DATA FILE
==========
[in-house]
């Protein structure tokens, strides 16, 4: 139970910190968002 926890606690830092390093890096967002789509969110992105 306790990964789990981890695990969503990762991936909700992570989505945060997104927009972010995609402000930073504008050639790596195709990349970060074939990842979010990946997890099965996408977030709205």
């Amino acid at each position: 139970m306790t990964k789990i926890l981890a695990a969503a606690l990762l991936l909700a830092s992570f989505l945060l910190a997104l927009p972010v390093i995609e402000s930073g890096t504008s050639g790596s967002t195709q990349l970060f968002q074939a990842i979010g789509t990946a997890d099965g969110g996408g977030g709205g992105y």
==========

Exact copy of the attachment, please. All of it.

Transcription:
[in-house]
């Protein structure tokens, strides 16, 4: 139970910190968002 926890606690830092390093890096967002789509969110992105 306790990964789990981890695990969503990762991936909700992570989505945060997104927009972010995609402000930073504008050639790596195709990349970060074939990842979010990946997890099965996408977030709205």
């Amino acid at each position: 139970m306790t990964k789990i926890l981890a695990a969503a606690l990762l991936l909700a830092s992570f989505l945060l910190a997104l927009p972010v390093i995609e402000s930073g890096t504008s050639g790596s967002t195709q990349l970060f968002q074939a990842i979010g789509t990946a997890d099965g969110g996408g977030g709205g992105y």